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Personal Finance > Saving and Spending
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What it costs to run the NYC Marathon
graphic October 31, 2001: 3:18 p.m. ET

Here's how expensive it can be to get to the finish line.
By Annelena Lobb
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  • Why we run marathons
  • A survivor's marathon dreams
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  • New York City Marathon
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    NEW YORK (CNNmoney) - Any devoted athlete will tell you - running the New York City Marathon is a big deal. The race takes a fleet of runners on a 26.2 mile course through the city's five boroughs.  This year, some 30,000 runners will participate in the marathon, the first major citywide event following the Sept. 11 attacks.

    "The New York City Marathon is a great way to see the city's best side," said marathoner Devondra McMillan, 23, of Atlanta.  "You see all five boroughs, and city streets are packed with thousands of people standing out in the cold, and sometimes the rain, to cheer for you."

    Running a marathon may not be the easiest way to get your exercise, but you may spend a lot less money than you would on monthly gym fees.  Or, if you're a zealot with a fat wallet, you could spend thousands of dollars a year.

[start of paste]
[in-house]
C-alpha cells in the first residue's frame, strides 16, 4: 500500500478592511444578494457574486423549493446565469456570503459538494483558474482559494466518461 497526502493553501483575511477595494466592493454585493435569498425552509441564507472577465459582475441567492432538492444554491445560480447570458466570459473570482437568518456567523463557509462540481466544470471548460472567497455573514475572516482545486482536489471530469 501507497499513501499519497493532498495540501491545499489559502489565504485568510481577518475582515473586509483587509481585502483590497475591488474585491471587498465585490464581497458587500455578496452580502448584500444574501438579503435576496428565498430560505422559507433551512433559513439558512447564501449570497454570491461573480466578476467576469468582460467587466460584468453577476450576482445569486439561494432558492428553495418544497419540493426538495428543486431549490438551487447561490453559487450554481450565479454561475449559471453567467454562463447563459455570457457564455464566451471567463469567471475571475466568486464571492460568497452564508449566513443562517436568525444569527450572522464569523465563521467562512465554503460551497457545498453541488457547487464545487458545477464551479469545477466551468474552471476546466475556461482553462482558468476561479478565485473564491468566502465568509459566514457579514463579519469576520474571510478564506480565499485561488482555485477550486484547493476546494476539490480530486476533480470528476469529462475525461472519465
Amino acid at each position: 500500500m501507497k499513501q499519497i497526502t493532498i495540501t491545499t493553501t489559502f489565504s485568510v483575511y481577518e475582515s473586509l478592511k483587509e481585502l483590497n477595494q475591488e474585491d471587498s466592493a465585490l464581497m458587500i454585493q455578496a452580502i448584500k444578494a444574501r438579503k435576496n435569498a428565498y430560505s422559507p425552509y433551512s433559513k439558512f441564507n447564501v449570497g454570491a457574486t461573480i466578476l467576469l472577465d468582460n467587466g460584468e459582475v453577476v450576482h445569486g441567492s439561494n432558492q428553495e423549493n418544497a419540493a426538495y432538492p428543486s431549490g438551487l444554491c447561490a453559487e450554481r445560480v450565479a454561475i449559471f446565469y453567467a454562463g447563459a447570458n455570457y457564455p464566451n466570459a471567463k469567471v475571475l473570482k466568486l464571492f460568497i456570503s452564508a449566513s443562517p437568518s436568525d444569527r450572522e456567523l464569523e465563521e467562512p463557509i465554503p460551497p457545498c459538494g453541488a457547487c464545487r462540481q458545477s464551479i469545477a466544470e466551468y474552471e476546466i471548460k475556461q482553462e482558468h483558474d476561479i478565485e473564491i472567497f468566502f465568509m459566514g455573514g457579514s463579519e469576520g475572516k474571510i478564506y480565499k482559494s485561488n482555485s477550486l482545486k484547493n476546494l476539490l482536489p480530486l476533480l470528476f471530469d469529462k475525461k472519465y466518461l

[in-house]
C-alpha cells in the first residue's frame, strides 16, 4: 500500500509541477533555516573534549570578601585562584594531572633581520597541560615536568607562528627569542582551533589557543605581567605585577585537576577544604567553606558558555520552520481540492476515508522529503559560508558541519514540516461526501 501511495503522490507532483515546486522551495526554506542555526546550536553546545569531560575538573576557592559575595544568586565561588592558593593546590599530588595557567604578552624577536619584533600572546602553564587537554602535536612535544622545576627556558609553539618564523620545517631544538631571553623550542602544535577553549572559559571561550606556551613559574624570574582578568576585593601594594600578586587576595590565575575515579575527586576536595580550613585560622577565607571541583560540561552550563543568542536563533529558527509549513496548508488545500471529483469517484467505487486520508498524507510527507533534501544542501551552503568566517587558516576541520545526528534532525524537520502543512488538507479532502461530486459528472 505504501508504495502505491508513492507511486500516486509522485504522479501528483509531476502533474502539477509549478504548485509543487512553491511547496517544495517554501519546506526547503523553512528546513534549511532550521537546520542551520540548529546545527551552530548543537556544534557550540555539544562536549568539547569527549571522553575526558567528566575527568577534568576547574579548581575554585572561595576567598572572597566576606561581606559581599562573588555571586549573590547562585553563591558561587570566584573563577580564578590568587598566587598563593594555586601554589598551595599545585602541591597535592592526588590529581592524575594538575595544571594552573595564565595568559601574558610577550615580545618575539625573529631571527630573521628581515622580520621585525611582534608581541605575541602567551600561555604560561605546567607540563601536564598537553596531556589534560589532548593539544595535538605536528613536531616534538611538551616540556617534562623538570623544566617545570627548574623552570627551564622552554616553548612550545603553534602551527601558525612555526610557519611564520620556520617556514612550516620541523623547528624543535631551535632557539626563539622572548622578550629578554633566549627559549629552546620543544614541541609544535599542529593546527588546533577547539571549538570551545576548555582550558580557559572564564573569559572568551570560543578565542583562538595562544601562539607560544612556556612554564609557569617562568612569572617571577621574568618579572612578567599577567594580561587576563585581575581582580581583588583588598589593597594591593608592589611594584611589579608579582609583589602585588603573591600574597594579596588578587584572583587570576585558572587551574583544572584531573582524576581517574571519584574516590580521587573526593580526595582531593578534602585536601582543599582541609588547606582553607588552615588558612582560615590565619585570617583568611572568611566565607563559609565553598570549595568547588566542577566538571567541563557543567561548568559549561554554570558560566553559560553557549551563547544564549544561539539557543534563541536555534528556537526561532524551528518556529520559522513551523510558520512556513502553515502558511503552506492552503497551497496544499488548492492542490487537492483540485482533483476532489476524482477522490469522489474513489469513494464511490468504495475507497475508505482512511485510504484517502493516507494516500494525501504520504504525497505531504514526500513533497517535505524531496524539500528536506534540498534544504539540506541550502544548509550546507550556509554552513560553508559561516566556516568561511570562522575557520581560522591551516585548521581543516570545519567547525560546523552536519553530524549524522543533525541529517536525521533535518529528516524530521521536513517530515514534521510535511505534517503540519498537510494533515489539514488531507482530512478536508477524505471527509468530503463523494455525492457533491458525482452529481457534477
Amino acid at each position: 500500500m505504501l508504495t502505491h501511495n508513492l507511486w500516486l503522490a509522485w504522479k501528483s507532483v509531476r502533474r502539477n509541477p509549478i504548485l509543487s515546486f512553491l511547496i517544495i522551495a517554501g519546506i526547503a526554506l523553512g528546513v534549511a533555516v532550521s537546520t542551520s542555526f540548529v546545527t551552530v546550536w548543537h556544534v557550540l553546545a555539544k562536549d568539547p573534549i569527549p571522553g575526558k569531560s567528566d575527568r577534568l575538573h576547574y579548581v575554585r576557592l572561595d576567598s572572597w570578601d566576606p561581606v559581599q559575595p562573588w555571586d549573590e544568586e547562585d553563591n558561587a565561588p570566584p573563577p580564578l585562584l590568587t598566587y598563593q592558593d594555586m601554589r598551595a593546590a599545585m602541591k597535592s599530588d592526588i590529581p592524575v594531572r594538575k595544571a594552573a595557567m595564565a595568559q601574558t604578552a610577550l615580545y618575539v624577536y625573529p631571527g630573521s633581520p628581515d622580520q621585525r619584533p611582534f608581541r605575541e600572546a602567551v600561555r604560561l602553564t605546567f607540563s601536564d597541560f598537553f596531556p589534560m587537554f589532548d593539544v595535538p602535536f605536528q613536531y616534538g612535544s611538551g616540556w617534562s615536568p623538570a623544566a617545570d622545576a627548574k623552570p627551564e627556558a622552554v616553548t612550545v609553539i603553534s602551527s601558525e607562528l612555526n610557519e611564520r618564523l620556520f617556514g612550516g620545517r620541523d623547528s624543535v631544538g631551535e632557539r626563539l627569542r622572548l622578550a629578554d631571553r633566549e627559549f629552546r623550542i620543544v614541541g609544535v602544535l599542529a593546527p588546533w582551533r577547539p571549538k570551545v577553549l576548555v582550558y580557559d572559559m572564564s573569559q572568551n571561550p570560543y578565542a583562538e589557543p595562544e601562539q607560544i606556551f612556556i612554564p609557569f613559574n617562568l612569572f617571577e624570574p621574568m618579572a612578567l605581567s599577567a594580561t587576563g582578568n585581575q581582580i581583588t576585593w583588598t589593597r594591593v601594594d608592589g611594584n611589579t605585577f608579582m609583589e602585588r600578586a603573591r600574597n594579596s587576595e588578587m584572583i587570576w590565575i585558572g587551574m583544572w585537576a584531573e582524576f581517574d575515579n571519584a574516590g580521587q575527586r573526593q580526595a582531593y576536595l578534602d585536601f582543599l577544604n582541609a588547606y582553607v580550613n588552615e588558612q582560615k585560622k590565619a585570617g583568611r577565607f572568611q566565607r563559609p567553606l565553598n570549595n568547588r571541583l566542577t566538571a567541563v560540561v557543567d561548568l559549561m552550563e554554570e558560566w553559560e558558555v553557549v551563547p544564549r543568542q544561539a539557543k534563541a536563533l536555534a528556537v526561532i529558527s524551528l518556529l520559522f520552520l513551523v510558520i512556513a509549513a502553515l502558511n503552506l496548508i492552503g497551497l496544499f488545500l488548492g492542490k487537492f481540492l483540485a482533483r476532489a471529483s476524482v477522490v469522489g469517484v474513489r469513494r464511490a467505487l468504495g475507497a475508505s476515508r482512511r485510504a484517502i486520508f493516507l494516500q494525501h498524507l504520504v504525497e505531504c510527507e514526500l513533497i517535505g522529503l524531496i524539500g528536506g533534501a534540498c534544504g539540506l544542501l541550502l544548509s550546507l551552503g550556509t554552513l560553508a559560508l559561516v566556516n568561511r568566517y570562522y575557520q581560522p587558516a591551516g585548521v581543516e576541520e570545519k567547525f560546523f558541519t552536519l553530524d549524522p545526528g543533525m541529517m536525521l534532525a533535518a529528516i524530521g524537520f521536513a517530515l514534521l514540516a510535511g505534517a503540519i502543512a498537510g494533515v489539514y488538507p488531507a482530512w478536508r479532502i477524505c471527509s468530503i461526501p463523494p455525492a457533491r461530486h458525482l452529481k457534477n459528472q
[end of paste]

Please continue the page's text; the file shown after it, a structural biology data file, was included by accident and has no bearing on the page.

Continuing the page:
"The expense can vary greatly," McMillan added.  "You can get cheap shoes, $10 shorts and a free T-shirt, and you're good to go.  Or you can go all out with top-of-the-line shoes and CoolMax clothes.  Marathons can be as cheap or expensive as you want them to be."

    A sample shopping list

    Your running shoes are your biggest investment.  If you're on a tight budget, this is not the place to skimp. They'll be housing your feet for 26.2 miles on race day and countless more as you train. Consider how your feet strike the ground and how much support they need.  Choose wisely; an ill-fitting pair makes you vulnerable to a painful sports injury.

    Including the time they spend training, the average marathoner wears out about three pairs of shoes, says exercise physiologist and New York Road Runners coach Shelly Glover.  Prices and brands vary, but you can count on spending between $70 and $150 for a full-priced pair.

    To protect your feet, you'll also need cotton-poly blend socks. Don't buy cotton bobby socks, cautioned Glover, or your feet will blister.  The "wicking" (or moisture-absorbing) variety are best.  ClimaCool technology Adidas socks are one example and cost $6 a pair.

    Runners differ vastly on what they like to wear.  Depending on the weather and what makes you feel most comfortable, you may choose to run in long sleeves, short sleeves, leggings or shorts. Whatever combination of pieces you prefer, though, it's wise to dress in layers and wear items made of a wicking fabric.

    Examples include a Nike runners' tank made of moisture-wicking Dri-Fit material, $40. Nike women's marathon split-leg shorts cost $32.  An AdiStar long-sleeve running top costs $36.  RaceReady's Long Distance Original shorts, with a CoolMax lining, cost $27. 

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    For the gentlemen, CoolMax briefs and jock straps, $20 to $30, are available from Road Runners Sports.  For women, a basic sports bra will cost around $10.  Another option is a Shimmel top (with a built-in bra), and that will cost between $20 and $40.  The Brooks Women's Powerpro Shimmel Tank Top costs $27.